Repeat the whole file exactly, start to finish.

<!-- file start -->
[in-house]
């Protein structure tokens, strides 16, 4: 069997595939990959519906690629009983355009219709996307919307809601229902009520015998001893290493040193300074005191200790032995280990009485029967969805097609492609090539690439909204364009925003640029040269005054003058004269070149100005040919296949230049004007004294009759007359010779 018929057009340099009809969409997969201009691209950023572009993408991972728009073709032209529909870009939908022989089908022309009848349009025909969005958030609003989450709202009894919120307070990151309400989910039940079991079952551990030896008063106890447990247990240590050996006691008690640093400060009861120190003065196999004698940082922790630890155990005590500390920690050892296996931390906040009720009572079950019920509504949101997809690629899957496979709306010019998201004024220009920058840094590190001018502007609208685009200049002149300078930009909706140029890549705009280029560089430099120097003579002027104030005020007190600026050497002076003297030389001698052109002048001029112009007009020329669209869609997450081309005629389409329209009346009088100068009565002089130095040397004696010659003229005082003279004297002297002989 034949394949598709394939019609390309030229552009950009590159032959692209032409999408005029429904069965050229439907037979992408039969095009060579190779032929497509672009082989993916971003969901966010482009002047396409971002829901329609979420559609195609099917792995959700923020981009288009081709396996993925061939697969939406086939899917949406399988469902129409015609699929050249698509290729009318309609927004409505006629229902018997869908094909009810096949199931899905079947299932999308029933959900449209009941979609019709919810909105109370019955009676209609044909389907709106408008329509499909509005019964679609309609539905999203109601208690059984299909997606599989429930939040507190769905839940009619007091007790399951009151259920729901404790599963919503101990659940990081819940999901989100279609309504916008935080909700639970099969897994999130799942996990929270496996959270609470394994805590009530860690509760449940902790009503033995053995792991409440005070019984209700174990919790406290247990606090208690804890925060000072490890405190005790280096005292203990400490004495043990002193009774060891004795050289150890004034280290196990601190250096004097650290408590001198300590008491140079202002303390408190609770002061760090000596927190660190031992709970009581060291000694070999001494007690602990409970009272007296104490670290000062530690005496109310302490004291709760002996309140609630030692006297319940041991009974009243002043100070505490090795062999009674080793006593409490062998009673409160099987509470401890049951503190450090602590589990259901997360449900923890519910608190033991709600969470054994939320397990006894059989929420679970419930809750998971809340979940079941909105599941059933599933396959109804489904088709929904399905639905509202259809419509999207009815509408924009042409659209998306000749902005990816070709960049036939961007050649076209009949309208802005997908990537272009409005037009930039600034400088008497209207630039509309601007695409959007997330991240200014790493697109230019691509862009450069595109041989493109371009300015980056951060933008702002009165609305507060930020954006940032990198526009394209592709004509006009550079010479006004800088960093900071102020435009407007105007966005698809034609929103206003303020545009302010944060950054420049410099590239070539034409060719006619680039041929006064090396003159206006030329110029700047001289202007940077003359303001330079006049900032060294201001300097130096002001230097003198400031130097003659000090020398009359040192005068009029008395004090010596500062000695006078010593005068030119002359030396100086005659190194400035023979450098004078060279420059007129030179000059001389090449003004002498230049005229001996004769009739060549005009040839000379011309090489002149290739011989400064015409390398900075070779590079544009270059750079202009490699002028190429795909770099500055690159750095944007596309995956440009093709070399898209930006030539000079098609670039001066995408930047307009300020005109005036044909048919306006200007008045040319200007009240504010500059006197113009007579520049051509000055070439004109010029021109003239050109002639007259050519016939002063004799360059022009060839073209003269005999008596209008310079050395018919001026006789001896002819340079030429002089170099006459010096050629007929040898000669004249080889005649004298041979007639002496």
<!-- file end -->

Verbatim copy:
[in-house]
């Protein structure tokens, strides 16, 4: 069997595939990959519906690629009983355009219709996307919307809601229902009520015998001893290493040193300074005191200790032995280990009485029967969805097609492609090539690439909204364009925003640029040269005054003058004269070149100005040919296949230049004007004294009759007359010779 018929057009340099009809969409997969201009691209950023572009993408991972728009073709032209529909870009939908022989089908022309009848349009025909969005958030609003989450709202009894919120307070990151309400989910039940079991079952551990030896008063106890447990247990240590050996006691008690640093400060009861120190003065196999004698940082922790630890155990005590500390920690050892296996931390906040009720009572079950019920509504949101997809690629899957496979709306010019998201004024220009920058840094590190001018502007609208685009200049002149300078930009909706140029890549705009280029560089430099120097003579002027104030005020007190600026050497002076003297030389001698052109002048001029112009007009020329669209869609997450081309005629389409329209009346009088100068009565002089130095040397004696010659003229005082003279004297002297002989 034949394949598709394939019609390309030229552009950009590159032959692209032409999408005029429904069965050229439907037979992408039969095009060579190779032929497509672009082989993916971003969901966010482009002047396409971002829901329609979420559609195609099917792995959700923020981009288009081709396996993925061939697969939406086939899917949406399988469902129409015609699929050249698509290729009318309609927004409505006629229902018997869908094909009810096949199931899905079947299932999308029933959900449209009941979609019709919810909105109370019955009676209609044909389907709106408008329509499909509005019964679609309609539905999203109601208690059984299909997606599989429930939040507190769905839940009619007091007790399951009151259920729901404790599963919503101990659940990081819940999901989100279609309504916008935080909700639970099969897994999130799942996990929270496996959270609470394994805590009530860690509760449940902790009503033995053995792991409440005070019984209700174990919790406290247990606090208690804890925060000072490890405190005790280096005292203990400490004495043990002193009774060891004795050289150890004034280290196990601190250096004097650290408590001198300590008491140079202002303390408190609770002061760090000596927190660190031992709970009581060291000694070999001494007690602990409970009272007296104490670290000062530690005496109310302490004291709760002996309140609630030692006297319940041991009974009243002043100070505490090795062999009674080793006593409490062998009673409160099987509470401890049951503190450090602590589990259901997360449900923890519910608190033991709600969470054994939320397990006894059989929420679970419930809750998971809340979940079941909105599941059933599933396959109804489904088709929904399905639905509202259809419509999207009815509408924009042409659209998306000749902005990816070709960049036939961007050649076209009949309208802005997908990537272009409005037009930039600034400088008497209207630039509309601007695409959007997330991240200014790493697109230019691509862009450069595109041989493109371009300015980056951060933008702002009165609305507060930020954006940032990198526009394209592709004509006009550079010479006004800088960093900071102020435009407007105007966005698809034609929103206003303020545009302010944060950054420049410099590239070539034409060719006619680039041929006064090396003159206006030329110029700047001289202007940077003359303001330079006049900032060294201001300097130096002001230097003198400031130097003659000090020398009359040192005068009029008395004090010596500062000695006078010593005068030119002359030396100086005659190194400035023979450098004078060279420059007129030179000059001389090449003004002498230049005229001996004769009739060549005009040839000379011309090489002149290739011989400064015409390398900075070779590079544009270059750079202009490699002028190429795909770099500055690159750095944007596309995956440009093709070399898209930006030539000079098609670039001066995408930047307009300020005109005036044909048919306006200007008045040319200007009240504010500059006197113009007579520049051509000055070439004109010029021109003239050109002639007259050519016939002063004799360059022009060839073209003269005999008596209008310079050395018919001026006789001896002819340079030429002089170099006459010096050629007929040898000669004249080889005649004298041979007639002496």